Production locations, unions detrimental to creative worker

31Oct11

In Chapter 13 of MMW, Perren (2011) discusses the role film and television unions or guilds play in the job structure of creatives working in the film and television industry. What was interesting in this section was the fact that AMPTP (Alliance of Motion Picture and Television Producers), an organization representing the interests of major media conglomerates, has taken advantage of the project-based structure of the film and TV industry in order to weaken the power of unions and their members. This article from The Wrap discusses how the unions are actually further hindering members as well. In Chapter 6 of Media Work, Deuze discusses the traditional locations or hubs of film and TV production are shifting from California to states and countries offering enormous tax breaks to movie producers. As a result, members of unions located in California have signed contracts forcing them to stay in LA as opposed to following the production work wherever it may go. Because of the shift in production locations, media organizations have gained even more ground at weakening the power unions or guilds may have once played in determining more structure in an industry comprised mostly of project-based freelancers.

For example, the article quotes an anonymous unit production manager (UPM) who states, “I’ve got a relationship with a sound mixer, who’s saying, I’m dying to work. I will come to Louisiana, and I will work for you at any rate that you want, but he can’t. If you are tied to a West Coast local you cannot go to another place and be hired as a local. Your contract will follow you, and that contract reads that you must be on a distant location rate and you must get hotel and per diem, and you must work at the minimum rates provided for in your local contract,” (Schruers, 2011). The anonymous UPM ultimately concludes with one of the many important themes of this week’s assigned reading proclaim: regardless of location, creative workers in the film and TV industries are freelancers who work on a project-by-project basis without protection from a strong union or long-term contract. He continues, “Union contracts are structured so that people are hired on a daily basis so that you have the ability to fire them anytime you want to during the day before 4 o’clock in the afternoon. That gives them enough to time to get another job the next day. That’s how contracts are written.”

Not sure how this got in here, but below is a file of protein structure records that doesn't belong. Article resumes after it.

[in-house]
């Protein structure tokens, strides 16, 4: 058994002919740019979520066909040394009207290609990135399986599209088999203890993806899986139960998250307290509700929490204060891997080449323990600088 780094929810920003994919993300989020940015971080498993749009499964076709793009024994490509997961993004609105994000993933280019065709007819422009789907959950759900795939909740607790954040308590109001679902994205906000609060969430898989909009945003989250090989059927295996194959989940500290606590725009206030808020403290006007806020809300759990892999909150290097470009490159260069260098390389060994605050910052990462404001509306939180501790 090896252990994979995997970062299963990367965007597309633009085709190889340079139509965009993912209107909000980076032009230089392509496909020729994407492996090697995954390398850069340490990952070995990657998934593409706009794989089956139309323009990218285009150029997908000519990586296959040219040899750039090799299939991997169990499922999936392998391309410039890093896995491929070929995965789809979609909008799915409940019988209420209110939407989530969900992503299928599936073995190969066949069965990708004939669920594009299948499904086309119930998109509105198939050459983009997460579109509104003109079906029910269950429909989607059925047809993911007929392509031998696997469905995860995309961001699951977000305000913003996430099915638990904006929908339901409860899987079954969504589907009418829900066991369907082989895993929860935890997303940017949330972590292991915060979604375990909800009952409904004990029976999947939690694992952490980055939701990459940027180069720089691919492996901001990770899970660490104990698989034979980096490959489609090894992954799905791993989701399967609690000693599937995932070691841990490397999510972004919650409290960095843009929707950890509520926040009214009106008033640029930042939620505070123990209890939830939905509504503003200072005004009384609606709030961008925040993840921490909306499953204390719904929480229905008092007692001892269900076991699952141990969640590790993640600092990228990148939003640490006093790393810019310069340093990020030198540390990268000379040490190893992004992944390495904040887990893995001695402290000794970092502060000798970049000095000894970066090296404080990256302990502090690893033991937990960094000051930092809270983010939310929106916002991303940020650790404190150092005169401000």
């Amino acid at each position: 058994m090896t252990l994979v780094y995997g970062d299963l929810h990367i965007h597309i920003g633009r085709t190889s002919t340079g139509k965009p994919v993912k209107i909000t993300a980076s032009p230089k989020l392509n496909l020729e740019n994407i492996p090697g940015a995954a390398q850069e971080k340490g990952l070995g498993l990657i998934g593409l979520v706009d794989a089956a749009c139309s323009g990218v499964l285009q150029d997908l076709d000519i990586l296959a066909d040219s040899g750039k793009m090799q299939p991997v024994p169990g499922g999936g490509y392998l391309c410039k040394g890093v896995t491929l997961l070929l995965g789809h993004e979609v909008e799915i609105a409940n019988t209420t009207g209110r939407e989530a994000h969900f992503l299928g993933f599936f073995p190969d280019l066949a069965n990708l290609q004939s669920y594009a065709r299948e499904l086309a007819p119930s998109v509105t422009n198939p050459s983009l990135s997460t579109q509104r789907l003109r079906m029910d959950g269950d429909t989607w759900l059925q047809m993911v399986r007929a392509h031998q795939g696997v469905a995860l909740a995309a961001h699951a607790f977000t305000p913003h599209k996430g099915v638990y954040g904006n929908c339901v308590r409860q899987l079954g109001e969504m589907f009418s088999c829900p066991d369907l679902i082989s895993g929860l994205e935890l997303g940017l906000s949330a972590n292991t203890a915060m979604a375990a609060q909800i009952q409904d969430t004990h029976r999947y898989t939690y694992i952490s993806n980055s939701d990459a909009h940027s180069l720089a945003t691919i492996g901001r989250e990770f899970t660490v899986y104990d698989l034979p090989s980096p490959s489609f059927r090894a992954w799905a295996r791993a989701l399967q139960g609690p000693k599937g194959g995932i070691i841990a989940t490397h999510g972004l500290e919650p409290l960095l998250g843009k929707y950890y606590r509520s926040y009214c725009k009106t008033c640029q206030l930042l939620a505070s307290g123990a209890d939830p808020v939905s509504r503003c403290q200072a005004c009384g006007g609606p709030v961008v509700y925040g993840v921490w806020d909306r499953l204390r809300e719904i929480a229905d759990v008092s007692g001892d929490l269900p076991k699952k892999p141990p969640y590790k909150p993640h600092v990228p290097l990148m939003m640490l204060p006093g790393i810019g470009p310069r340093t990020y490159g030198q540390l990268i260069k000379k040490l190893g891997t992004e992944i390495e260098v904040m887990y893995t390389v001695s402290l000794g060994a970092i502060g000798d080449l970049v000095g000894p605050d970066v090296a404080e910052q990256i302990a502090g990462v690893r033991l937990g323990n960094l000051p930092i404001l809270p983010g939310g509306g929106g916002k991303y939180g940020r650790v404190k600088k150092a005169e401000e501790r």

-Chris G

Source: Schruers, F. (2011, October 23). Production Manager: ‘I Used to Wander Through Musso & Frank’s to Get Work. Not Today’. TheWrap.com. Retrieved October 31, 2011, from http://www.thewrap.com/movies/article/film-production-manager-jobs-dearth-virtually-no-pictures-being-shot-locally-31988.

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